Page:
Results 1 to 7 of 7

    • Join Date: Apr 2008
    • Posts: 414
    • Post Thanks / Like
    #1

    What is this construction?

    Hi, Teachers.

    I saw this sentence in a dictionary:
    I take back what I said about you being selfish.

    I know what it means, but I'm confused of the construction "about you being selfish". Is it grammatically correct? If it is, how do you call it in grammar? Can you show me some explanation or search keywords?

    Thanks in advance.^_^

    Enydia

  1. tzfujimino's Avatar
    • Member Info
      • Member Type:
      • English Teacher
      • Native Language:
      • Japanese
      • Home Country:
      • Japan
      • Current Location:
      • Japan

    • Join Date: Dec 2007
    • Posts: 1,952
    • Post Thanks / Like
    #2

    re: What is this construction?

    Quote Originally Posted by enydia View Post
    Hi, Teachers.

    I saw this sentence in a dictionary:
    I take back what I said about you being selfish.

    I know what it means, but I'm confused of the construction "about you being selfish". Is it grammatically correct? If it is, how do you call it in grammar? Can you show me some explanation or search keywords?

    Thanks in advance.^_^

    Enydia
    Hi, enydia.

    I take back what I said about you being selfish.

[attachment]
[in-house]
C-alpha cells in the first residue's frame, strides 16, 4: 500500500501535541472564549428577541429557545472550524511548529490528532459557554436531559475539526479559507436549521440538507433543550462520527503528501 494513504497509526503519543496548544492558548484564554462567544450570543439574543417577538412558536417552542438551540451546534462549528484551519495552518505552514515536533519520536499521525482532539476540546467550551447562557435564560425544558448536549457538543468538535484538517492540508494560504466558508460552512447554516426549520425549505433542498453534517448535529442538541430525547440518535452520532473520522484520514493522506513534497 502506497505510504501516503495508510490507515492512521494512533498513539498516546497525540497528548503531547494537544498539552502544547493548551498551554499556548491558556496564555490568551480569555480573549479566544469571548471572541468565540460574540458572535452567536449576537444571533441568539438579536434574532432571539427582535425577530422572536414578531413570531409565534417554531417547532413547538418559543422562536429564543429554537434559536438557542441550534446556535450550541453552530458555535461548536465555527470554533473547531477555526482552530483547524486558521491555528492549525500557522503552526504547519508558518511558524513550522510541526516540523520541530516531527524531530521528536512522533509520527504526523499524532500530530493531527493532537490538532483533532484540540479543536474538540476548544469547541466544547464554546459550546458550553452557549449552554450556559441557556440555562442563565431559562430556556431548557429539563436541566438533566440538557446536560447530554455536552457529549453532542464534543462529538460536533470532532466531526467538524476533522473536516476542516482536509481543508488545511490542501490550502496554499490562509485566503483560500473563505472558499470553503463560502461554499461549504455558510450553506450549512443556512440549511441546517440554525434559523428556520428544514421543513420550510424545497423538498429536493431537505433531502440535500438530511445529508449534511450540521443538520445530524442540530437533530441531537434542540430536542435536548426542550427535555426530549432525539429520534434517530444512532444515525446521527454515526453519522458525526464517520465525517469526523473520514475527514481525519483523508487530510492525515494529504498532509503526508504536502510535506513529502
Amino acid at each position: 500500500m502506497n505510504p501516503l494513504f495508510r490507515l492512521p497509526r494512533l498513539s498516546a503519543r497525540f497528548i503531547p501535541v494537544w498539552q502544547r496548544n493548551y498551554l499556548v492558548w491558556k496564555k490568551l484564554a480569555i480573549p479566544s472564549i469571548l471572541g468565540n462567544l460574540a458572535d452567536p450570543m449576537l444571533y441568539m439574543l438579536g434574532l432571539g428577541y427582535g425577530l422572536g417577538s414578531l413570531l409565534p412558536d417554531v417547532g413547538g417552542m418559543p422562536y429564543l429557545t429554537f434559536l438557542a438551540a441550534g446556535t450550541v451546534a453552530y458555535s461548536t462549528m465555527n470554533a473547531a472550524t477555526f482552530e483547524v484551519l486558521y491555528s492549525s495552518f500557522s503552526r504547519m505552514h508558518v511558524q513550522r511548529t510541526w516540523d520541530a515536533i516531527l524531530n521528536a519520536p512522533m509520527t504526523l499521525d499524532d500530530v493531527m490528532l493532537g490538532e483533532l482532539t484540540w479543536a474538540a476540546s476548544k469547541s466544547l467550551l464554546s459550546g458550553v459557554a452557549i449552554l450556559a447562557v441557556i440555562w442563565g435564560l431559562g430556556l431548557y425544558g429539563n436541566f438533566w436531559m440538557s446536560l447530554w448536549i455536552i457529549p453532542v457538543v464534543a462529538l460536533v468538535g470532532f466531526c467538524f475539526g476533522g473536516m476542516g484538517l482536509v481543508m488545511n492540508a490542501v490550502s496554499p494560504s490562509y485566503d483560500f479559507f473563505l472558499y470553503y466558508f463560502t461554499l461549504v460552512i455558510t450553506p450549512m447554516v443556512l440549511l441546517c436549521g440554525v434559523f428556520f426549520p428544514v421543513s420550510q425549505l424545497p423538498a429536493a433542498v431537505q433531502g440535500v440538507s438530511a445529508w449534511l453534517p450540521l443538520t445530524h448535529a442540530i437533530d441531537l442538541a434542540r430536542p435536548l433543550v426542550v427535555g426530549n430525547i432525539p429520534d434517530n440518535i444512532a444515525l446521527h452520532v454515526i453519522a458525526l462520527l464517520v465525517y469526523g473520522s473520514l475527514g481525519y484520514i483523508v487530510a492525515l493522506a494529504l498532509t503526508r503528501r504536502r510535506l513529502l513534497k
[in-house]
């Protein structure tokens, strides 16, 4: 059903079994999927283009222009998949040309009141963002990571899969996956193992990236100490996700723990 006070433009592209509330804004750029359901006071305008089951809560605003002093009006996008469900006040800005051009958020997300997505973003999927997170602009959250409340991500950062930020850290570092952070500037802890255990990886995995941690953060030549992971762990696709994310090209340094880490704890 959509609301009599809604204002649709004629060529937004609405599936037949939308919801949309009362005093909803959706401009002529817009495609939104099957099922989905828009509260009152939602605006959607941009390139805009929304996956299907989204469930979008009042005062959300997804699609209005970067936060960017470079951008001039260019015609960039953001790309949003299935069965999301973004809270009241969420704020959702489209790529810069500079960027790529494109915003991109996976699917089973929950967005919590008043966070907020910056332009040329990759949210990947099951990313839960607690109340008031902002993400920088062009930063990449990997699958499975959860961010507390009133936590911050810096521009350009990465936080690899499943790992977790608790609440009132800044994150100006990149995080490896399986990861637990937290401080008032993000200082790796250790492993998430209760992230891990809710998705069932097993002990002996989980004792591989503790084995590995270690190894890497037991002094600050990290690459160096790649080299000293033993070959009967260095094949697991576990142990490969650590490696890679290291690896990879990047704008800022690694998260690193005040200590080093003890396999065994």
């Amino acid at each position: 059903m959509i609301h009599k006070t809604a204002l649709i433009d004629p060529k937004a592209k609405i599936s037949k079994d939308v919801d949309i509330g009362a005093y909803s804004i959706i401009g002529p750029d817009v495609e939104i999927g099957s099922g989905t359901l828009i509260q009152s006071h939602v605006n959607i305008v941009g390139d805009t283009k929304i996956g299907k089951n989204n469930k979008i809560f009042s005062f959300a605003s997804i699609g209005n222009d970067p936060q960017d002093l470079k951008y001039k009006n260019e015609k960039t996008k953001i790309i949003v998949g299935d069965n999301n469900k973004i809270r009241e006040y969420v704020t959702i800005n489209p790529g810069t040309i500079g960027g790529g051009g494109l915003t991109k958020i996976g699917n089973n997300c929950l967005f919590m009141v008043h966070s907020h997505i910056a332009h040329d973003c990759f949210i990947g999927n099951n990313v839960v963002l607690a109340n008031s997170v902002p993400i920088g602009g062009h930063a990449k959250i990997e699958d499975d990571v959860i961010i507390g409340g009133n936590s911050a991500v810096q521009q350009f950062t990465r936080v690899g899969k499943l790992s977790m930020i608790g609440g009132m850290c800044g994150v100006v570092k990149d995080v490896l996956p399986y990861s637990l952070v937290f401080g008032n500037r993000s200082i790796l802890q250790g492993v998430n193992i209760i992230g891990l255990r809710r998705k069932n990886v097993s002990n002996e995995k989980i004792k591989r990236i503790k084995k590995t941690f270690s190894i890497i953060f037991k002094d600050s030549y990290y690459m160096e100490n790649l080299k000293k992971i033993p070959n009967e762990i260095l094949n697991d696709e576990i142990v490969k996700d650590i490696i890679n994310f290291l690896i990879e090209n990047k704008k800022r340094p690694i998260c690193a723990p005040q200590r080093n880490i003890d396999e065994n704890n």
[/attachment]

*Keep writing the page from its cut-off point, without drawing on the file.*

I think it's a "gerund" structure.

    "I take back what I said about your being selfish." is also OK, I think.

    I said to you, "You are selfish," but I was wrong. I take it back.
    Last edited by tzfujimino; 21-May-2008 at 11:52.

  2. RonBee's Avatar
    • Member Info
      • Member Type:
      • Other
      • Native Language:
      • American English
      • Home Country:
      • United States
      • Current Location:
      • United States

    • Join Date: Feb 2003
    • Posts: 16,570
    • Post Thanks / Like
    #3

    Re: What is this construction?

    Quote Originally Posted by enydia View Post
    Hi, Teachers.

    I saw this sentence in a dictionary:
    I take back what I said about you being selfish.

    I know what it means, but I'm confused about the construction "about you being selfish". Is it grammatically correct? If it is, what do you call it in grammar? Can you show me some explanation or search keywords?


    • Join Date: Apr 2008
    • Posts: 414
    • Post Thanks / Like
    #4

    Re: What is this construction?

    Quote Originally Posted by tzfujimino View Post
    Hi, enydia.

    I take back what I said about you being selfish.

    I think it's a "gerund" structure.

    "I take back what I said about your being selfish." is also OK, I think.

    I said to you, "You are selfish," but I was wrong. I take it back.
    Thank you, tzfujimino.

    I can understand "about your being selfish", but not "about you being selfish". In the former phrase, 'your being selfish' is the object of 'about'; but in the latter one, it seems there are two objects , 'you' and 'being selfish', of one preposition (about). It seems odd to me. Is this grammatically correct?


    • Join Date: Apr 2008